3 Ways to Decrease Separation Anxiety in Nursery School
I’ve often heard it said that the job of being a parent is to spend 18 (or more) years raising a child so they don’t need you anymore. It’s the most selfless job in the world especially when you think about it that way. This could not be more evident than during morning drop-off. As a new mom my heart breaks every time I see a little one cling to his or her mom, tears streaming down their face, as they walk into school.
Trust me: I get it. My son Bradley is just a year old and at almost 4 months old had to begin daycare so I could return to work full time. The night before his first day I laid in bed with my arms pinned to my side in an attempt to stop myself from shaking. Tears streamed down my face as every irrational fear imaginable ran through my mind: Would he forget who I was? Would he think his caregiver was his mommy? Would she know to feed him like I do? Would he cry all day? I now know these are normal feelings and that by 10 a.m. his first day I had calmed down enough to actually get some work done.
The beauty of knowing you found a good school is that even though there may be some mornings, especially in the beginning, where there are tears, there are just as many teary-eyed afternoons because your child doesn’t want to leave his or her friends. As an admissions director it is not uncommon to see families on a three, half-day schedule increasing to 5, half-days or even some full days before the holidays. This is a normal progression and a healthy sign that your child is thriving at school and desires more stimulation and development.
Here are our top 3 recommendations to help ease separation anxiety for your child:
- Keep a consistent schedule: most of our youngest learners start out with a part-time schedule only to see it increase after a few weeks. We think it is best to send your child consecutive days in a row and without too many days in between so they can acclimate to their new schedule. Children who suffer from separation anxiety typically do well once settled in for the day, but have the hardest time during transitions.
- Be positive about school: If you are stressed about school your child will sense your tension and internalize it. This was a valuable lesson I had to learn early on with my own son involving eating. He did not have a big appetite early on and with newborns all parents are stressed about proper weight gain and development. So naturally when my son would arch his back, pull off the bottle, and proceed to spray milk all over both of us, I was a little tense. But with some patience and commitment, I learned to stay clam during his feedings and ultimately he relaxed and was able to eat when he was ready. The exact same is true for morning drop off: if you stay calm and positive, your child will feed off of your positive energy and likewise be excited and happy to go to school.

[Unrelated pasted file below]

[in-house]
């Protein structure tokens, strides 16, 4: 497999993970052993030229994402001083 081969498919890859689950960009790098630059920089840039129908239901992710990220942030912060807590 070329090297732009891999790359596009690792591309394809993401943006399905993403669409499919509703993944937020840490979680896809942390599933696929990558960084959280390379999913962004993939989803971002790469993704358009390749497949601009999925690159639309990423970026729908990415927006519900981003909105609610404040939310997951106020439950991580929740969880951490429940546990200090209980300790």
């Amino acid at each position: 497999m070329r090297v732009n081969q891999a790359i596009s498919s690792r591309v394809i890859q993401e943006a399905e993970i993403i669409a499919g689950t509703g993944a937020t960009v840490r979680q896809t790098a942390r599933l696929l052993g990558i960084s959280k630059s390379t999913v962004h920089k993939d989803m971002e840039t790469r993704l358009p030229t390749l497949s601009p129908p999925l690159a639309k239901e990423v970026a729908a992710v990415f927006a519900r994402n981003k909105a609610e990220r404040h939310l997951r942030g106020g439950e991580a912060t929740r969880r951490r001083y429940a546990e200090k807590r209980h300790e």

- Separate quickly: Nothing hurts the transition into school more than the lingering parent. We know you mean well; you want to make sure little Johnny or Sally is settled in. But the last thing your child needs is to keep looking over his or her shoulder for you. When you arrive at the door to the school or the classroom (depending on if you choose to walk your child in each morning), give your child a hug and kiss, say “Have a great day and I’ll see you later”, and hand-off any lunch boxes or backpacks to your child’s teacher and leave. This will be harder for you than it is for your child, trust me.
Remember that separation anxiety often originates with the parents. If you are projecting negative feelings about school, so will your child. Leaving our babies is definitely on the top 5 list of hardest things you have to do as a parent, but remember, the experience they are getting at school will benefit them enormously both educationally and socially. So feel good about your decision to enroll in a preschool or prekindergarten program. With the right structure and consistency, you and your child will enjoy the experience of embarking on their lifelong educational journey.